Fort Pierce to Savannah
12 April 2021 | Savannah, GA
We left the marina at Fort Pierce Thursday morning, April 1, at slack water (low tide) and promptlyy ran aground in the marina fairway. This was the first incidence of low tide grounding in that spot in a few years according to the marina staff, but they recalled from the last time that there was deeper water near the north side and we squeaked by in short order. Apparently the strong currents had deposited a sand bar there in the few weeks since we'd been out last. We made decent progress northward in the ICW against building north winds which were up to 20-25 kts by the time we anchored south of the causeway between Melbourne and Indialantic. This was a good spot to stay protected from the north winds which only increased overnight and remained in the 20-30 kt range for much of Friday. On Saturday, we got underway early and continued north inside of Cape Canaveral, past Titusville, and New Smyrna to anchor in Daytona Beach, with occasional sail assist along the way while the winds were NE 10-15 kts. By Monday, winds had calmed and we continued motoring northwards to reach St. Augustine by 14:30, where we had reserved a mooring for two nights. We once again enjoyed this town, where we took long walks and ate at a few favorite places.
Early Tuesday (Apr 6) morning we passed through the Bridge of Lions drawbridge before 07:00 and headed out the inlet for a day run up the coast. By this point the weather was in a very stable pattern of morning land breeze and afternoon sea breeze so we were able to sail much of the way about 5 miles off the coast. The inlet currents were with us as well and got a good push as we headed into St Mary's inlet at the FL - GA border, then proceeded north to anchor off the national park docks at Cumberland Island, GA. We first visited here on our return trip north in 2017 and really love the place. The next morning we spent hiking the trails through the massive oaks with hanging moss and palmetto understory. We saw the wild horses near the ruins of the old mansion at Dungeness, and walked on the boardwalk over dunes to the vast beach and were the only ones there at the time. It was again a highlight of our travels along the East Coast. That afternoon, we departed for a short trip up to Jekyll Island where we anchored for the night to be able to navigate Jekyll Creek at high tide the next day. So Thursday we headed north with plenty of water under us. Tidal range here is approaching 9 feet, so it pays to get the timing right for our six foot draft and not try to get through shallow bits at low tide. After exiting Jekyll Creek into the Brunswick River and then into St Simons sound we passed the great wreck of the "Golden Ray". This ship is a huge car carrier that suddenly capsized in the ship channel approach to Brunswick, GA, in September 2019. There is a massive salvage effort that is now ongoing and the lift cranes can be seen across the marshes from miles away, and is quite a sight. See https://gcaptain.com/golden-ray-wreck-removal-returns-to-stubborn-section-seven-as-operation-drags-on/?subscriber=true&goal=0_f50174ef03-c5ce681b24-139833921&mc_cid=c5ce681b24&mc_eid=d3189fcd4c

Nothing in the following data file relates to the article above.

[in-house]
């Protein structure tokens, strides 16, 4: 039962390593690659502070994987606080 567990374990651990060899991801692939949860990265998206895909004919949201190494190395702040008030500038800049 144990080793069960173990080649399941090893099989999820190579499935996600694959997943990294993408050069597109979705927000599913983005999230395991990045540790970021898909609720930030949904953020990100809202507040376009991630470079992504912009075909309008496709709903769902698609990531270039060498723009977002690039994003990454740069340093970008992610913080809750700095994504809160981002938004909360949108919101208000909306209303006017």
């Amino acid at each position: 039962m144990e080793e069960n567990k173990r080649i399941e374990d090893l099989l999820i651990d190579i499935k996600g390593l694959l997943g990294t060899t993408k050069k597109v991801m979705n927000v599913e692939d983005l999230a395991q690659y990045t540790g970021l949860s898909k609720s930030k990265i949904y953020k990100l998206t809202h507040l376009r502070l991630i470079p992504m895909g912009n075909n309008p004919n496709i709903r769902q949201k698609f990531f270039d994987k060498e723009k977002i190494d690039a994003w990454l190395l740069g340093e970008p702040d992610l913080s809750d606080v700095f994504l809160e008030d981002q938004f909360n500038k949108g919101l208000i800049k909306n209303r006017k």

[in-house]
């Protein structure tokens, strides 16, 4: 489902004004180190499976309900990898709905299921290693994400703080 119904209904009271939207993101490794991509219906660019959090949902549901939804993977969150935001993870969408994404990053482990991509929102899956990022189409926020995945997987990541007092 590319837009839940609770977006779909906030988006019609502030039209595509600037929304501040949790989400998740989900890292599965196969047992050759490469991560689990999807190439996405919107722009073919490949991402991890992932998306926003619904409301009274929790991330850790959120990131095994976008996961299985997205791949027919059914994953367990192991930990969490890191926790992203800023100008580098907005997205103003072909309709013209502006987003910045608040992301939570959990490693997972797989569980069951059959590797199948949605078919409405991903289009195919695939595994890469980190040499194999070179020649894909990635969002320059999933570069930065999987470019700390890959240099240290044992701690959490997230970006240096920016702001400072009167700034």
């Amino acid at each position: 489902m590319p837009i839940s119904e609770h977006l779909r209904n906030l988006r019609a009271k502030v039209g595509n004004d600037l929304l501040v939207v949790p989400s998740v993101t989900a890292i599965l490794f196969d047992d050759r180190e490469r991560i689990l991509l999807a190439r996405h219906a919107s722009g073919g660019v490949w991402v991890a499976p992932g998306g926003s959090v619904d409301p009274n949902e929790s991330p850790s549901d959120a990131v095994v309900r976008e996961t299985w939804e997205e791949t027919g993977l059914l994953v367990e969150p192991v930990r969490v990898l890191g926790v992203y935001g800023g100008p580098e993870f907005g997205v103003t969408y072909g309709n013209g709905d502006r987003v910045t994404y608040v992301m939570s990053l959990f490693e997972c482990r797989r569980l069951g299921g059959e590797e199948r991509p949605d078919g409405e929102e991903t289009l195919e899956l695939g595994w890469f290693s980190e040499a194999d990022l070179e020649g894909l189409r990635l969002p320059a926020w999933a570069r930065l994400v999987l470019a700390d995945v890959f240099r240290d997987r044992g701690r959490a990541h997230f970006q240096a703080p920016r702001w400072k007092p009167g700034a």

North from St Simons Sound we wound our way through the natural waterways to anchor at midday in Buttermilk Sound to wait for a tide change. The next section involved the Little Mud River which reportedly has only 3.6 ft at low tide, so we were sure to be passing through that on a rising tide. By 16:00 we had +3.0 ft so started our way north with a following tidal current. During the trip we saw nothing less than 8.7 ft following the latest Bob423 long track and it was mostly greater than 10 ft. This took us across Doboy Sound and up Old Teakettle Creek to an anchoring spot on the Crescent River. One notable feature of this trip so far was the lack of boat traffic of all kinds, no overtaking power boats, very few fishermen. We did encounter one sailboat that actually seemed to have sailed the whole way from St Simons Sound through the same Little Mud River to anchor in the same area with us that night.
Friday (Apr 9) was calm and peaceful while we hoisted anchor and proceeded northwards. This took us down the Sapelo River, across Sapelo Sound and up west of St Catherines Island. From there it was across St Catherine's Sound, up the Bear River then off the ICW for a mile up Kilkenny Creek. This was again all natural waterways through marshlands dotted with hammocks (clumps of land with trees and scrub). We found our intended anchorage at midday on Kilkenny Creek where we stayed the night after a dinghy ride ashore to find a good restaurant there. The small settlement along the creek there was the only real development we encountered since starting out in the morning. Saturday morning (Apr 10) we made a short day of it (29 nm) to get to the marina at Thunderbolt on the outskirts of Savannah. This took us down the Ogeechee River, through Hell Gate (a non-issue especially at mid tide), and up the Vernon River, Burnside River, Skidaway River and upper reaches of the Wilmington River. We stayed at the long face dock at the Hinckley Yacht Service yard there which was nice, for two nights in order to do some exploring in Savannah on Sunday (Apr 11). A frontal passage came through Saturday evening with some winds and T-storms, so it was good to be secure at the dock for a time. We enjoyed the day in Savannah, taking the tourist trolley and walking between the many squares with massive oaks and lunch at a pub in an old stone structure near the waterfront. Monday AM we were off early and across the Savannah River into South Carolina. Crossing this deep narrow river was interesting with the oncoming container ship and dredging operation at the entrance to the waterway on the north side.